‘Underage pregnant women are a ticking time bomb’- Minister Mbalula

Staff Writers
Cape Town – The Minister of Police set UWC alight this evening to launch this year’s Manifesto on behalf of SASCO UWC.
As expected, “Mr Razzmatazz” was his normal charismatic and controversial self, speaking on how hard the student struggle is, and how students need to fight for what is theirs. He emphasised that this is now the time to call out senior leaders and accept the “responsibility” of a continued struggle for freedom, land redistribution and radical economic transformation amongst others, pleading with the students to “Fear Fokol!”

He also called out his junior comrades saying that they must not ask for power, then when elected, use the power to just host street bashes. “You are students, you must have Fun!! But, do not drown in fun,” he warned.

He reminded the young ANC members to avoid infighting amongst the PYA structures, and reminded them that SASCO leads the struggle on campus, with the YCL and ANCYL coming in second. This is what he said is the cause of the losses suffered in WITS and other universities, and he warned the students to not suffer the same fate.

An uncomfortable and rather disturbing part of his speech were the negative comments he made about pregnant youth stuck in the township. He said they have no future, and said that the students are better than them because they made it to university without becoming pregnant.

“That’s what you call a ticking time-bomb,” he was heard saying. Young women in the venue were visibly offended, as their faces soured as they shared looks amongst each other, as if to subtly attempt to voice out their displeasure.

He awkwardly moved past the discomfort, and went on to further encourage SASCO UWC to take their campus, and did not hold back any punches when criticising the outgoing political organisation in power, PASMA, claiming that they did nothing for the students. “Dololo! Nothing!”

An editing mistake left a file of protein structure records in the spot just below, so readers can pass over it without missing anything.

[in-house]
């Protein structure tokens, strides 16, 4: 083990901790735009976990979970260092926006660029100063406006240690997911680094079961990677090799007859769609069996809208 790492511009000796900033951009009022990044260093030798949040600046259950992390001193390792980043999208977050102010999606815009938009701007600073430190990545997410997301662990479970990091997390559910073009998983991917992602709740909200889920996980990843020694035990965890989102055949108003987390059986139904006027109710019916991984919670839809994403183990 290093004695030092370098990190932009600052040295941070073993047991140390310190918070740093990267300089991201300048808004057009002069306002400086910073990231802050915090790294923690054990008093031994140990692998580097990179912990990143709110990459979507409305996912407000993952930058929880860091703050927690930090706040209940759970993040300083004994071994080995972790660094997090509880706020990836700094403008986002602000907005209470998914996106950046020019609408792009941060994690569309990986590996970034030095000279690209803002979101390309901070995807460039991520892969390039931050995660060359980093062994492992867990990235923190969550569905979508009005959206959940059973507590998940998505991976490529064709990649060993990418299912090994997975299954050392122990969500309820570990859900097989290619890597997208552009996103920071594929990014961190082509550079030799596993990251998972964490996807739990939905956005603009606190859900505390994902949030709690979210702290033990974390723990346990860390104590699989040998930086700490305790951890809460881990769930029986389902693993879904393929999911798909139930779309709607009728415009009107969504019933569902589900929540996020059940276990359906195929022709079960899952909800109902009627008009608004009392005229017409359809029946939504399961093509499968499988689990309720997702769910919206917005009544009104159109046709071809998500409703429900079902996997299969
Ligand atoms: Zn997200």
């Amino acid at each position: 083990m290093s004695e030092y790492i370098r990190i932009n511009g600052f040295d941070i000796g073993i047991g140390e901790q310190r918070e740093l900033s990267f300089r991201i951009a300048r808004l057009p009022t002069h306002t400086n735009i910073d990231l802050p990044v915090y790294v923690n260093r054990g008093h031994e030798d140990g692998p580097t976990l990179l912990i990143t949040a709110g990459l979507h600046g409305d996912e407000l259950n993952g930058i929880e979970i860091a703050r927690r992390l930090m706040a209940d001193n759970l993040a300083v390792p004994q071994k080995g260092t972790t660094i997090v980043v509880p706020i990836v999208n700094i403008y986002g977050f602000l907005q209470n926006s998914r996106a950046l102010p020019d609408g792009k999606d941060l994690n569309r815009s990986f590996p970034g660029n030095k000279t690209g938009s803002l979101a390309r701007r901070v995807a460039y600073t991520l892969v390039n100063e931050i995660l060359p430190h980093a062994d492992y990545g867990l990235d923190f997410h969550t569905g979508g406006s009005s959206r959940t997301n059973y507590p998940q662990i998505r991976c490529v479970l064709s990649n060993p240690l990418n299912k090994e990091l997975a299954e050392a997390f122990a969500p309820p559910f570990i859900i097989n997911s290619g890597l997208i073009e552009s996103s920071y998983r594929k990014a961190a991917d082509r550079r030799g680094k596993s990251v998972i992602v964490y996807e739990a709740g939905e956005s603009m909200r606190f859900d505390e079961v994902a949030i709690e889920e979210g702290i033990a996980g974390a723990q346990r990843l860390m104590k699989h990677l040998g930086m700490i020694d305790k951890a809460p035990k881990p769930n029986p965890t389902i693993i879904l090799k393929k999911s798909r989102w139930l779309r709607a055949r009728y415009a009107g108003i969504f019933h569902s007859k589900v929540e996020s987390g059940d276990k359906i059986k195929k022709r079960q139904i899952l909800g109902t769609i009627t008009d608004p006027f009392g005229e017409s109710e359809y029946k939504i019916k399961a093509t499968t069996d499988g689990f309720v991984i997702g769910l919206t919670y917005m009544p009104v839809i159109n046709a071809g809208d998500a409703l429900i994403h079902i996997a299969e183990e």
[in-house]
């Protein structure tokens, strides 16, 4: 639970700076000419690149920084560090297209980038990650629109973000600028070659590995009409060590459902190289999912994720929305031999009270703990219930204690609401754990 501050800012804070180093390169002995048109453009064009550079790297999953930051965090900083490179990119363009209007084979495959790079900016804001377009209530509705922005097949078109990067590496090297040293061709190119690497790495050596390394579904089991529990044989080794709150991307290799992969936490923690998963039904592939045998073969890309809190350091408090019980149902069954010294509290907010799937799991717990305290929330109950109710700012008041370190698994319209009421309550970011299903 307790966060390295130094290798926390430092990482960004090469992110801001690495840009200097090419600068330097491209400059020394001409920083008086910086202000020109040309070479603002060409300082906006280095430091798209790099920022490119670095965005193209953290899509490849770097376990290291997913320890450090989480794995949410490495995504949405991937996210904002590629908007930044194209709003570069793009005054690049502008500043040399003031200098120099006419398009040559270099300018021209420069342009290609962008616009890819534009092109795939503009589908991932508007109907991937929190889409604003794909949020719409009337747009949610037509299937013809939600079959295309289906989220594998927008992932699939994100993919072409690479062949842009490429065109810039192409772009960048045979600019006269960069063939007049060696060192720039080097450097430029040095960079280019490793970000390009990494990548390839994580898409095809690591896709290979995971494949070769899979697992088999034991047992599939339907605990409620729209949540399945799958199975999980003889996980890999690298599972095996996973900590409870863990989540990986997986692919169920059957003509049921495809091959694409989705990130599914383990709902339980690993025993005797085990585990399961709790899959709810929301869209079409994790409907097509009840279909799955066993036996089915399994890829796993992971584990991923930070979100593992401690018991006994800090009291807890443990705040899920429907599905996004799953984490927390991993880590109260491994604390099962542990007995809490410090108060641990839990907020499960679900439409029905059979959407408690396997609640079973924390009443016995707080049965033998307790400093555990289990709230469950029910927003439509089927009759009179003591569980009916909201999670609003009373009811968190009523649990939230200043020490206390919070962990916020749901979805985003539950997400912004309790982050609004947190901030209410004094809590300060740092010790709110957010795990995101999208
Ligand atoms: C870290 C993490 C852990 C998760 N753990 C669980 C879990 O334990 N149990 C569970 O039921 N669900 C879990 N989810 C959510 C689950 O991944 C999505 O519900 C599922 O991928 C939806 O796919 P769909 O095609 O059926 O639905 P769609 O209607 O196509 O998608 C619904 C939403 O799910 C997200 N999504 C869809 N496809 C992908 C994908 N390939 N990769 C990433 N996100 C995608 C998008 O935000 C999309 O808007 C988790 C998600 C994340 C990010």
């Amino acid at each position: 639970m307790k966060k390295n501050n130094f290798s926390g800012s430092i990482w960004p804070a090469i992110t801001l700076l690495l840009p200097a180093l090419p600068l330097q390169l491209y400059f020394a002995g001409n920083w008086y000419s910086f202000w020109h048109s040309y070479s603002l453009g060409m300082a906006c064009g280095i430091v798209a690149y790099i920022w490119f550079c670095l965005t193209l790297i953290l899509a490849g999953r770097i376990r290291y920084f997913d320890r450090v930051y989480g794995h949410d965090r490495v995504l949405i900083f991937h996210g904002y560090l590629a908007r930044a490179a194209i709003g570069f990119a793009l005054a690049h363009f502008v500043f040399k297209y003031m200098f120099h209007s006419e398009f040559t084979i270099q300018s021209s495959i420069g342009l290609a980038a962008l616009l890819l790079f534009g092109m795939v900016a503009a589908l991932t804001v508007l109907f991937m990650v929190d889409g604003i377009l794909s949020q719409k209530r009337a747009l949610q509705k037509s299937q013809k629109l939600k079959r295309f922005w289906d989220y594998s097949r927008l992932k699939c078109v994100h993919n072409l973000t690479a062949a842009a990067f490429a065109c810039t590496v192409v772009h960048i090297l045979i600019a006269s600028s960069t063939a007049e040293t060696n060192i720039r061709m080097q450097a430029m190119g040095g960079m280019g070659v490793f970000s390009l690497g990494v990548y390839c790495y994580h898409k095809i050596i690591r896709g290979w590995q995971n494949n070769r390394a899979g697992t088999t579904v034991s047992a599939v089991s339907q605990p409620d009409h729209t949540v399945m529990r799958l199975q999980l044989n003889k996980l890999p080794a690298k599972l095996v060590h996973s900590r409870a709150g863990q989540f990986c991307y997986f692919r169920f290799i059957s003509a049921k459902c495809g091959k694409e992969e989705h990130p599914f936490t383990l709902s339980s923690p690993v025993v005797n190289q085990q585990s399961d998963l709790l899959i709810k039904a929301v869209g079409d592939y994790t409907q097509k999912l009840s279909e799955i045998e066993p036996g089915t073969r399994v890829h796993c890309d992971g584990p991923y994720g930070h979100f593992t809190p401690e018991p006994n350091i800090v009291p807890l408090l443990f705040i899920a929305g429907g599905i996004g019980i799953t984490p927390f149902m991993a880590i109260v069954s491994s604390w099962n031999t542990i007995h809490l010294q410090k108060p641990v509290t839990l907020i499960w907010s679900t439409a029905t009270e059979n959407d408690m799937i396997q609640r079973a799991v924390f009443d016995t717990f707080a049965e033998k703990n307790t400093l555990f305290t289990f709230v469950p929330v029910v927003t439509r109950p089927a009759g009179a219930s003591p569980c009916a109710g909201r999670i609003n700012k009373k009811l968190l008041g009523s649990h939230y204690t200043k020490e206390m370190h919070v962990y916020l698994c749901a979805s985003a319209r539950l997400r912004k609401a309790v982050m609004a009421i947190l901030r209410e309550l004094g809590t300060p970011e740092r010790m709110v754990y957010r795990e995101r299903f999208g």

His frustration seemed like it came from a student who experienced the dissatisfaction that he was speaking of, and added that he too was a student at UWC. His empathy was admired. But unfortunately not enough to wash off the tactless comment on the pregnant youth stuck in the townships.

One of the most important parts of his speech, to which he received a rousing response, was when he said as students, SASCO must be the first to fight for free education, but also the first to pass in their studies. In his popular and almost comic charismatic manner, he educated as much as he entertained.

Treating the students to laughter and a  refreshing criticism of South Africa’s stale political leader’s, he left the students with a message that urged them to not only be ready to fight to elections next week, but also to ready themselves to take the driving seat as the new generation of leaders.

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